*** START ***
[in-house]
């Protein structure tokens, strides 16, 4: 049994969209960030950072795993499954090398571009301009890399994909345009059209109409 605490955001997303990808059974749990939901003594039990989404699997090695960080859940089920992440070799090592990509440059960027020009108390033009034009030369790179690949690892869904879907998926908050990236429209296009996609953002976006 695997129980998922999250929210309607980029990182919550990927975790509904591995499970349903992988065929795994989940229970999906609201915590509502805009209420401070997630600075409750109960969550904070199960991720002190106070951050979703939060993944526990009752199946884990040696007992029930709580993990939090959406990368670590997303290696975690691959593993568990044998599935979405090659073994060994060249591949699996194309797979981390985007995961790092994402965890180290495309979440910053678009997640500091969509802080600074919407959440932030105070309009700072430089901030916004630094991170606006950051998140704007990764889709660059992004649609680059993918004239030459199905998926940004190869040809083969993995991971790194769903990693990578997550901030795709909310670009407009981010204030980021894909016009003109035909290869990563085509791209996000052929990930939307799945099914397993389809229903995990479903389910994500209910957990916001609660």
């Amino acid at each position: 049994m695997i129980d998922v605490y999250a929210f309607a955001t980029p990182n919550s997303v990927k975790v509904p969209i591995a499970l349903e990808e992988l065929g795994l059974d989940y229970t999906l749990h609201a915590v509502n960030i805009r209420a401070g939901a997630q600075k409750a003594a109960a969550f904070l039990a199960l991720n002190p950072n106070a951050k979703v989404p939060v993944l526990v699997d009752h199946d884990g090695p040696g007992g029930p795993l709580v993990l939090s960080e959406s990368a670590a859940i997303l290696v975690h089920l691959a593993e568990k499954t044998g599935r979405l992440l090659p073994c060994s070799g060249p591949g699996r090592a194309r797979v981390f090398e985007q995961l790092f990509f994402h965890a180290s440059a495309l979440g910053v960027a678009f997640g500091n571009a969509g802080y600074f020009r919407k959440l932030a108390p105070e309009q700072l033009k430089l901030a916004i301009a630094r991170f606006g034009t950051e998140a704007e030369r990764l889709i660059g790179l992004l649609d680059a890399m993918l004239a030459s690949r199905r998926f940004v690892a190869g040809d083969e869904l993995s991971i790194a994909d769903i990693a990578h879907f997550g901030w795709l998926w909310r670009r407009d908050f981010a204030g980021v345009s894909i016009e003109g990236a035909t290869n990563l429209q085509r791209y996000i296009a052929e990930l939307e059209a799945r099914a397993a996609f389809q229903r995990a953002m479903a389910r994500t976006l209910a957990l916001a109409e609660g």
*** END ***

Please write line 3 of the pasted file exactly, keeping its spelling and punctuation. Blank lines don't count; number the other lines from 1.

């Amino acid at each position: 049994m695997i129980d998922v605490y999250a929210f309607a955001t980029p990182n919550s997303v990927k975790v509904p969209i591995a499970l349903e990808e992988l065929g795994l059974d989940y229970t999906l749990h609201a915590v509502n960030i805009r209420a401070g939901a997630q600075k409750a003594a109960a969550f904070l039990a199960l991720n002190p950072n106070a951050k979703v989404p939060v993944l526990v699997d009752h199946d884990g090695p040696g007992g029930p795993l709580v993990l939090s960080e959406s990368a670590a859940i997303l290696v975690h089920l691959a593993e568990k499954t044998g599935r979405l992440l090659p073994c060994s070799g060249p591949g699996r090592a194309r797979v981390f090398e985007q995961l790092f990509f994402h965890a180290s440059a495309l979440g910053v960027a678009f997640g500091n571009a969509g802080y600074f020009r919407k959440l932030a108390p105070e309009q700072l033009k430089l901030a916004i301009a630094r991170f606006g034009t950051e998140a704007e030369r990764l889709i660059g790179l992004l649609d680059a890399m993918l004239a030459s690949r199905r998926f940004v690892a190869g040809d083969e869904l993995s991971i790194a994909d769903i990693a990578h879907f997550g901030w795709l998926w909310r670009r407009d908050f981010a204030g980021v345009s894909i016009e003109g990236a035909t290869n990563l429209q085509r791209y996000i296009a052929e990930l939307e059209a799945r099914a397993a996609f389809q229903r995990a953002m479903a389910r994500t976006l209910a957990l916001a109409e609660g």